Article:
February 23, 2011
“Brontosaurus” was a great dinosaur name. The great “thunder reptile” of the Jurassic, there was no better moniker for the stoutly-built sauropod. Unfortunately, the name had to be tossed out in favor of Apatosaurus, but a different dinosaur just described by Michael Taylor, Mathew Wedel and Richard Cifelli has what I think is an equally awesome name. They have called it Brontomerus— “thunder thighs.”
Discovered during the mid-1990s in the Cedar Mountain Formation of eastern Utah, the fragmentary remains of Brontomerus represent an approximately 112-million-year-old cousin of the better-known Camarasaurus and Brachiosaurus. It is only the latest of several sauropod dinosaurs to be found in the Early Cretaceous rock of North America, confirming that the diversity of sauropods did not catastrophically drop at the end of the Jurassic as paleontologists previously thought. In fact, the authors of the new study note that there are other sauropod dinosaurs from the same formation waiting to be described—we are only just beginning to reconstruct what happened to North American sauropods after the Jurassic.
Frustratingly, our knowledge of Brontomerus is relatively limited. Private collectors had already worked over the quarry which held the dinosaur’s skeleton before scientists got to it. Not only did they remove bones, but they also destroyed some. As reported by the authors of the new paper, “Bones left exposed by these previous collectors were in various states of disrepair: some had been broken and their pieces used to hold down the remnants of a plastic tarpaulin.”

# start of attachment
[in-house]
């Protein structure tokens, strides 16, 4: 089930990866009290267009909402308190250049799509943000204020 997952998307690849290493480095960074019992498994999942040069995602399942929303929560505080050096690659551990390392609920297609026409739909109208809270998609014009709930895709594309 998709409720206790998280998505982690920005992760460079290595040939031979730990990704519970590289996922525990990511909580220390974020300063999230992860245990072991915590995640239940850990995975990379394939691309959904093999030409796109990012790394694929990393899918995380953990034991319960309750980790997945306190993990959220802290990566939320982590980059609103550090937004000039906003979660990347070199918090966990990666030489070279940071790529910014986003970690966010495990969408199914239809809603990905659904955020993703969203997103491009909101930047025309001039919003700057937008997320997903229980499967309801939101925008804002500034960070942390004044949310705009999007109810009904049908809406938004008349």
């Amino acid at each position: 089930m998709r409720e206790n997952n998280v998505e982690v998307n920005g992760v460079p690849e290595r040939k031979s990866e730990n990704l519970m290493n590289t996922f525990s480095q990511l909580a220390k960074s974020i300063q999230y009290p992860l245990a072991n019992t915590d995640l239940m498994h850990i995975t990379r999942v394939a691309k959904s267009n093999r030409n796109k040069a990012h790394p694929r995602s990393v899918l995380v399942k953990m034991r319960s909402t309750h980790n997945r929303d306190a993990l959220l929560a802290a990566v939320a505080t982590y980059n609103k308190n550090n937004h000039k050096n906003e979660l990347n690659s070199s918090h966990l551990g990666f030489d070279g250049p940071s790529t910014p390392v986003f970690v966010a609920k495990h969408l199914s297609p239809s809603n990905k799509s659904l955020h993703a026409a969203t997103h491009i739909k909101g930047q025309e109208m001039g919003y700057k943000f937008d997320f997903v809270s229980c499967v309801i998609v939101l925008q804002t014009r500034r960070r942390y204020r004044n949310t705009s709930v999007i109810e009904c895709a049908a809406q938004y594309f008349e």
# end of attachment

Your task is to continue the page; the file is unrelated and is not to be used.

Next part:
Despite these difficulties, though, the available material was enough to allow Taylor, Wedel and Cifelli to recognize the unique nature of Brontomerus. The most distinctive bone is the upper part of the hip—an ilium—from a juvenile animal, and this bone has an expansion called the preacetabular lobe that is much taller and larger than what is seen in other sauropods. In life, this wing of bone would have been the site of massive muscle attachments, giving the back legs of Brontomerus a beefy look that inspired its “thunder thighs” name.
Just why Brontomerus had so much extra space for muscle is a mystery. Taylor, Wedel and Cifelli offer three possibilities. Maybe Brontomerus had relatively longer legs than other sauropods, and so would require larger upper leg muscles. Then again, maybe the muscles would have made it easier for this dinosaur to rear up on its hind limbs, and perhaps this dinosaur could have walked on its hind legs for short periods of time. As depicted by Francisco Gascó in what is now one of my favorite dinosaur restorations ever, though, the big muscles of Brontomerus may have given it a formidable kick. Utahraptor lived about 12 million years before Brontomerus, but, if the two ever met, the sauropod had the muscle power to punt the feathery predator as it does in Gascó’s wonderful illustration.
The hip was not the only sauropod fossil to be found in the quarry. Additional skeletal elements include parts of several vertebrae, a rib, sternal plates and a shoulder blade from an adult. Whether all of these bones should be assigned to Brontomerus will require more complete skeletons to confirm, but for now, it is reasonable to hypothesize that the fossils found so far represent an adult and a juvenile. Even then, much of this dinosaur’s skeleton remains unknown, and paleontologists will have to keep digging to figure out what Brontomerus looked like and how it lived.
Taylor, M.; Wedel, M.; Cifelli, R. (2011). Brontomerus mcintoshi, a new sauropod dinosaur from the Lower Cretaceous Cedar Mountain Formation, Utah, USA Acta Palaeontologica Polonica DOI: 10.4202/app.2010.0073
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